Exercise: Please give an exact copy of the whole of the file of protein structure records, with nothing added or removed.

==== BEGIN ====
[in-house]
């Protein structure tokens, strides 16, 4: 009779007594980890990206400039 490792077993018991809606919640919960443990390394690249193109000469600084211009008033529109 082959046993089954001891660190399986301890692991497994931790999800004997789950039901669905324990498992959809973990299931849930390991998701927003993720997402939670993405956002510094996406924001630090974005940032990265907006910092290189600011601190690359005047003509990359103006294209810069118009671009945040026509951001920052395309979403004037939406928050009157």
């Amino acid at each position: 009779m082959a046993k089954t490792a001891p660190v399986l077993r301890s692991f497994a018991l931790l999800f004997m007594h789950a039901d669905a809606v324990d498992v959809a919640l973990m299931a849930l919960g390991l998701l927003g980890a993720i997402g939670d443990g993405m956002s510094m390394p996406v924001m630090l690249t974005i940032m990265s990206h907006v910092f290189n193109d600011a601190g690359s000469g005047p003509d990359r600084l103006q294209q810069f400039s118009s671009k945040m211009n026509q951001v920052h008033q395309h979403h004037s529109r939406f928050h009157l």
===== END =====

[in-house]
């Protein structure tokens, strides 16, 4: 009779007594980890990206400039 490792077993018991809606919640919960443990390394690249193109000469600084211009008033529109 082959046993089954001891660190399986301890692991497994931790999800004997789950039901669905324990498992959809973990299931849930390991998701927003993720997402939670993405956002510094996406924001630090974005940032990265907006910092290189600011601190690359005047003509990359103006294209810069118009671009945040026509951001920052395309979403004037939406928050009157």
């Amino acid at each position: 009779m082959a046993k089954t490792a001891p660190v399986l077993r301890s692991f497994a018991l931790l999800f004997m007594h789950a039901d669905a809606v324990d498992v959809a919640l973990m299931a849930l919960g390991l998701l927003g980890a993720i997402g939670d443990g993405m956002s510094m390394p996406v924001m630090l690249t974005i940032m990265s990206h907006v910092f290189n193109d600011a601190g690359s000469g005047p003509d990359r600084l103006q294209q810069f400039s118009s671009k945040m211009n026509q951001v920052h008033q395309h979403h004037s529109r939406f928050h009157l």